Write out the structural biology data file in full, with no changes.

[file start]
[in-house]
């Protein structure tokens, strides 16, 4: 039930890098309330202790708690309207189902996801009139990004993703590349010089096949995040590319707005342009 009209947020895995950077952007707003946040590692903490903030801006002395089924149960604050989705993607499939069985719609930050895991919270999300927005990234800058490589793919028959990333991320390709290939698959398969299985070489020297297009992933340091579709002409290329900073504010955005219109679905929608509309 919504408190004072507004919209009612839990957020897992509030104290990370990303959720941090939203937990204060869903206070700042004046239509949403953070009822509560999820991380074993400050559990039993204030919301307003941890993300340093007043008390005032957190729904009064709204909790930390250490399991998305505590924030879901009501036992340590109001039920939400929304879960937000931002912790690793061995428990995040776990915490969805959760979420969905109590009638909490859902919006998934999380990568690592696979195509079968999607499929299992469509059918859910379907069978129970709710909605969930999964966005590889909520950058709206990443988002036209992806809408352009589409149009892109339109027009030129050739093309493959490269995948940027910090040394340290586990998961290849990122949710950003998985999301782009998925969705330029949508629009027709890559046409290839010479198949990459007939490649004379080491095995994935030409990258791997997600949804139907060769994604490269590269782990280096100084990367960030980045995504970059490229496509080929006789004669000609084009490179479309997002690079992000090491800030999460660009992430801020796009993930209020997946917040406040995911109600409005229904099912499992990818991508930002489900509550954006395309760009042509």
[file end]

[in-house]
């Protein structure tokens, strides 16, 4: 039930890098309330202790708690309207189902996801009139990004993703590349010089096949995040590319707005342009 009209947020895995950077952007707003946040590692903490903030801006002395089924149960604050989705993607499939069985719609930050895991919270999300927005990234800058490589793919028959990333991320390709290939698959398969299985070489020297297009992933340091579709002409290329900073504010955005219109679905929608509309 919504408190004072507004919209009612839990957020897992509030104290990370990303959720941090939203937990204060869903206070700042004046239509949403953070009822509560999820991380074993400050559990039993204030919301307003941890993300340093007043008390005032957190729904009064709204909790930390250490399991998305505590924030879901009501036992340590109001039920939400929304879960937000931002912790690793061995428990995040776990915490969805959760979420969905109590009638909490859902919006998934999380990568690592696979195509079968999607499929299992469509059918859910379907069978129970709710909605969930999964966005590889909520950058709206990443988002036209992806809408352009589409149009892109339109027009030129050739093309493959490269995948940027910090040394340290586990998961290849990122949710950003998985999301782009998925969705330029949508629009027709890559046409290839010479198949990459007939490649004379080491095995994935030409990258791997997600949804139907060769994604490269590269782990280096100084990367960030980045995504970059490229496509080929006789004669000609084009490179479309997002690079992000090491800030999460660009992430801020796009993930209020997946917040406040995911109600409005229904099912499992990818991508930002489900509550954006395309760009042509």